All the while this was going on Mr. Vardon, aided by Lieutenant McBride, was laboring hard to replace the burned-out wires. He worked frantically, for he knew he had but a few minutes at the best. From the height at which they were when the motor stopped it would take them about ten minutes to reach the earth, holding back as Dick might. And there was work which, in the ordinary course of events, would take twice as long as this.

"I'm only going to make a shift at it," explained the aviator. "If I can only get in temporary wires I can replace them later."

"That's right," agreed the army man.

"How you making it, Dick?" asked Larry, as he came to the door of the pilot-house.

"Well, I've got five hundred feet left. If he can't get the motor going before we go down that far—"

Dick did not finish, but they all knew what he meant.

"Another second and I'll have the last wire in!" cried Mr. Vardon. "Do your best, Dick."

"I'm doing it. But she's dipping down fast."

"Oh, for a dirigible balloon now!" cried the lieutenant. "We could float while making repairs."

But it was useless to wish for that. They must do the best they could under the circumstances.

"There she is! The last wire in!" shouted the aviator. "How much space left, Dick?"

"About two hundred feet!"

"That may do it. Now to see if the self-starter will work!"

Eagerly he made a jump for the switch. He pulled it over. There was a brilliant blue spark, as the gap was closed.

The electrical starter hummed and whined, as if in protest at being obliged to take up its burden again.

Then, with a hum and a roar, the motor that had stalled began to revolve. Slowly at first, but soon gathering speed.

"Throw in the propeller clutch!" yelled Dick. "We're going right toward a hill, and I can't raise her any more."

"In she goes!" yelled Lieutenant McBride, as he pulled on the lever.

There was a grinding of gears as the toothed wheels meshed, and the big wooden propellers began to revolve.

"There she goes!" cried Mr. Vardon.

The Abaris, which had almost touched the earth, began to soar upward under the propelling influence. Dick tilted back the elevating plane as far as he dared.

Had the motive power come in time, or would they land on the hill?

But success was with them. Up went the big airship. Up and up, flying onward. Her fall had been checked.

And only just in time, for they went over the brow of the hill but with a scant twenty feet to spare. So close had they come to making a landing.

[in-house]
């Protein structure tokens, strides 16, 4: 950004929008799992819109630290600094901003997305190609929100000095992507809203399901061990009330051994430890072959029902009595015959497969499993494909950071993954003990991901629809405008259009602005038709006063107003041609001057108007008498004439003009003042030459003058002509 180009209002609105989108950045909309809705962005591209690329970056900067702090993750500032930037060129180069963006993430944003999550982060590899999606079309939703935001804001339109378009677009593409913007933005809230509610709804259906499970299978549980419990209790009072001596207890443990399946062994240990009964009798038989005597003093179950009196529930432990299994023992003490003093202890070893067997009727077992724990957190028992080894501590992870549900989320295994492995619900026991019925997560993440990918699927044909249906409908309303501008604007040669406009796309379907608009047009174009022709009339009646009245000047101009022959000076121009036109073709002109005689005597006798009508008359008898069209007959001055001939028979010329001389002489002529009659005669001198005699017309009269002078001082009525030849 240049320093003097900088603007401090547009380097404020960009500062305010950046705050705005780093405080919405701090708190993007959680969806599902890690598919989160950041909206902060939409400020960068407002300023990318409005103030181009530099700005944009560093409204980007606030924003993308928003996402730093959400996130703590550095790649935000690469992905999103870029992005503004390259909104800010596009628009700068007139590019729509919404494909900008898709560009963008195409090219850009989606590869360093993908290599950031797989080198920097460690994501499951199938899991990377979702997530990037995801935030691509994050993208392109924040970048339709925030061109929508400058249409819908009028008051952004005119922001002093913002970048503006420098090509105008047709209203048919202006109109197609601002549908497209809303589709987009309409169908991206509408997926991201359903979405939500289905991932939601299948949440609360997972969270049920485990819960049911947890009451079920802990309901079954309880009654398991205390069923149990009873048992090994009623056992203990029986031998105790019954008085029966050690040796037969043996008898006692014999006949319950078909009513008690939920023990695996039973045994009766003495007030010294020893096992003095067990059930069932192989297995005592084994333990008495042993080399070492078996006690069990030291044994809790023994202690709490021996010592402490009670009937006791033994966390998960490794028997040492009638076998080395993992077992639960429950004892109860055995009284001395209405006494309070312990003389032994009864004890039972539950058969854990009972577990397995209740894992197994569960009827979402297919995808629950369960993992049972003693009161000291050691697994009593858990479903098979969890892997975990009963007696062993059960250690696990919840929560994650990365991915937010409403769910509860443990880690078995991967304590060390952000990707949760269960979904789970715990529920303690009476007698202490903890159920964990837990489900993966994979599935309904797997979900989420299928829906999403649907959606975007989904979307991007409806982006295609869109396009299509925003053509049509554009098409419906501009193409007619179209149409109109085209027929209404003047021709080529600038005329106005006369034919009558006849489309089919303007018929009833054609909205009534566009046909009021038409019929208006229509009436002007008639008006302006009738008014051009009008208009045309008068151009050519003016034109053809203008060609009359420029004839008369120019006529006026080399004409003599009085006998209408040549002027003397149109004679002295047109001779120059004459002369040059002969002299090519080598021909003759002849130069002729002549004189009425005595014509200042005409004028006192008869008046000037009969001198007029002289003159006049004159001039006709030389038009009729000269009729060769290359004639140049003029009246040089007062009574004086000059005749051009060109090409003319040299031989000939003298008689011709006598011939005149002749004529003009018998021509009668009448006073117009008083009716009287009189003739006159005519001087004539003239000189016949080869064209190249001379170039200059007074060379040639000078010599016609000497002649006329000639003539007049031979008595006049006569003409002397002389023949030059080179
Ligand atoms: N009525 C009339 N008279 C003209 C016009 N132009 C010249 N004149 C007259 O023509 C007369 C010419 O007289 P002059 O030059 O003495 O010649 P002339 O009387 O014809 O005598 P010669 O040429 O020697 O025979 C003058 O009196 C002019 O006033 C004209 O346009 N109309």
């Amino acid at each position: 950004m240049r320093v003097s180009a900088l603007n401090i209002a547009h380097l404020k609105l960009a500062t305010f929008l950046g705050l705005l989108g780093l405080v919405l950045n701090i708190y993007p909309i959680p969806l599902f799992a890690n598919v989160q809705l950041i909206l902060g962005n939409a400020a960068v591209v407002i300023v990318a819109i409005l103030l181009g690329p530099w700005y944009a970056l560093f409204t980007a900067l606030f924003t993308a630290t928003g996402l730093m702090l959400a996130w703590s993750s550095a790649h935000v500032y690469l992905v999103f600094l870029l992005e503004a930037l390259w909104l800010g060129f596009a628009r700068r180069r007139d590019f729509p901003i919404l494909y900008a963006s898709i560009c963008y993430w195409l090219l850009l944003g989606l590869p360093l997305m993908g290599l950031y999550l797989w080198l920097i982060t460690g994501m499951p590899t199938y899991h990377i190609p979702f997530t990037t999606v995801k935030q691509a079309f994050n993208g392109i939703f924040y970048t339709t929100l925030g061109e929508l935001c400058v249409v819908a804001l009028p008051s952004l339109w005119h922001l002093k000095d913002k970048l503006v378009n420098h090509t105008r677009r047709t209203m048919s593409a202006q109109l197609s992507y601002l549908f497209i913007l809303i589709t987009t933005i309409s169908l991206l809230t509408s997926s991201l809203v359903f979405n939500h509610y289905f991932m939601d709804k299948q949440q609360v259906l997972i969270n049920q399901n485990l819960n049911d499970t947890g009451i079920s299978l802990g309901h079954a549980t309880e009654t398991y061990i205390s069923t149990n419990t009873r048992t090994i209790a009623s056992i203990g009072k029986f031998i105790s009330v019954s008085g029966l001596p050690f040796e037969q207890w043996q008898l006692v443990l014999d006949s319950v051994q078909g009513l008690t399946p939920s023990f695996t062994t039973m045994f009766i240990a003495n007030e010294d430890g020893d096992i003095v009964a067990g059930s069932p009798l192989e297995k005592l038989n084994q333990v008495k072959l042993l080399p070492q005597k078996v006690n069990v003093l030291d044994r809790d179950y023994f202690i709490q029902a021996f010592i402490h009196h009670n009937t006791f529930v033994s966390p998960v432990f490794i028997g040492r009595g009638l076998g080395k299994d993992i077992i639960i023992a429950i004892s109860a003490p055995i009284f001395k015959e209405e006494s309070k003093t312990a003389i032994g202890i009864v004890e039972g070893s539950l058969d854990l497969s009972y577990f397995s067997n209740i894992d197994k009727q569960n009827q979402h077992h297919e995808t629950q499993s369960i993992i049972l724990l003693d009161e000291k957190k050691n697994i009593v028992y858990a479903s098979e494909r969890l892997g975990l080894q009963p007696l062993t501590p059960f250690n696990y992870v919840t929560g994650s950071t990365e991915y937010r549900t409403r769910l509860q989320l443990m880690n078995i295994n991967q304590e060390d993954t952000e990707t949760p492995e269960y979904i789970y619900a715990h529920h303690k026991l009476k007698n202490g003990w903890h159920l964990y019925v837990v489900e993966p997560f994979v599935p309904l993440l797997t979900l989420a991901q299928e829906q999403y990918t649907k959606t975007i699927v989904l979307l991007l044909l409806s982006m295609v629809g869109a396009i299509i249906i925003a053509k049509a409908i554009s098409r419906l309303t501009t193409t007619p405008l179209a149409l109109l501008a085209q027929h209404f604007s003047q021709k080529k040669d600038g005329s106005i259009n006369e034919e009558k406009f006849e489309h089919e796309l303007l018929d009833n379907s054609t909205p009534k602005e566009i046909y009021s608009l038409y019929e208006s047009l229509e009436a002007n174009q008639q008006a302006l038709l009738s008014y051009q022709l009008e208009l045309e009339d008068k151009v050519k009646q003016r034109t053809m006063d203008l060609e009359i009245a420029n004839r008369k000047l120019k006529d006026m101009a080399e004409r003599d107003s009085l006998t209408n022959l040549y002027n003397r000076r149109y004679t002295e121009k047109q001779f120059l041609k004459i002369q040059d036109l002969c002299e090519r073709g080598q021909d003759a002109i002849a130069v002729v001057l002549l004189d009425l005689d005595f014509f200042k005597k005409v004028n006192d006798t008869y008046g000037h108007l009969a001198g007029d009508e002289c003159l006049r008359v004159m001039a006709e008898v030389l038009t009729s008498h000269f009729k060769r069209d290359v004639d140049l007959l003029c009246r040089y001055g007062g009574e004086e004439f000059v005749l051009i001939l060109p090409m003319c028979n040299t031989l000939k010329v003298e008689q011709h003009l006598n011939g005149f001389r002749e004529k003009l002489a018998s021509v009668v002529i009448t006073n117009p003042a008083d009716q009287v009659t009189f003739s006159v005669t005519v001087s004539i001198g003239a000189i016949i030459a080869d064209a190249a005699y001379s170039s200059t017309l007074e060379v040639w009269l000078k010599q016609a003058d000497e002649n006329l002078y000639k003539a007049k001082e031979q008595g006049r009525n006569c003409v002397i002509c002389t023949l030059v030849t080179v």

"I congratulate you!" cried Lieutenant McBride. "I thought surely you would go down." He had out his pencil and paper to make a note of the time of landing. It would have been the last one allowed, and it would seriously have handicapped Dick. But he had escaped, and still had some reserve to his credit.

"And now I guess we can eat," said the young millionaire, with a sigh of relief.

"A quick bite, only," stipulated Mr. Vardon. "Some of those wires I put in last are a disgrace to an electrician. I want to change them right away. They won't stand the vibration."

"Well, coffee and sandwiches, anyhow," said Dick, and the simple meal was soon in progress.

Steadily the airship again climbed up toward the clouds, from which she had so nearly fallen. And with a sandwich and a cup of coffee beside him, Mr. Vardon worked at the wires, putting in permanent ones in place of the temporary conductors. This could be done without stopping the motor.

"I wonder if it was the fire Grit was anticipating all the while he acted so queer?" asked Innis.

"I don't know—but it was something," Dick said. "I shouldn't wonder but what he did have some premonition of it. Anyhow, you gave the alarm in time, old boy!" and he patted his pet on the back.

Grit waved his tail, and barked. He seemed himself again.

It took some time to make good the damage done by the fire, and it was accomplished as the airship was put back on her course again, and sent forward toward the Pacific coast. They were all congratulating themselves on their narrow escape from possible failure.

It was that same afternoon, when Mr. Vardon had finished his task, that something else happened to cause them much wonderment.

The motor was again in almost perfect condition, and was running well. Most of the party were out on the deck behind the cabin, enjoying the air, for the day had been hot, and they were tired from fighting the tire.

Suddenly Grit, who was in the pilot-house with Dick, ran out into the main cabin, and, looking from one of the windows, which he could do by jumping up in a chair, he began to bark violently.

"Well, what's the matter now?" demanded Dick. "Is it another fire?"

Grit barked so persistently that Dick called to Paul:

"See what ails him; will you? He must have caught sight of something out of the window."

"I should say he had!" yelled Paul, a moment later. "Here's a rival airship after us, Dick!"



Paul's announcement created considerable excitement. Though they had covered a large part of their trip, the young aviators had not yet seen any of their competitors. As a matter of fact, Dick's craft was among the first to get away in the trans-continental race. But he had feared, several times, that he might be overtaken by lighter and speedier machines.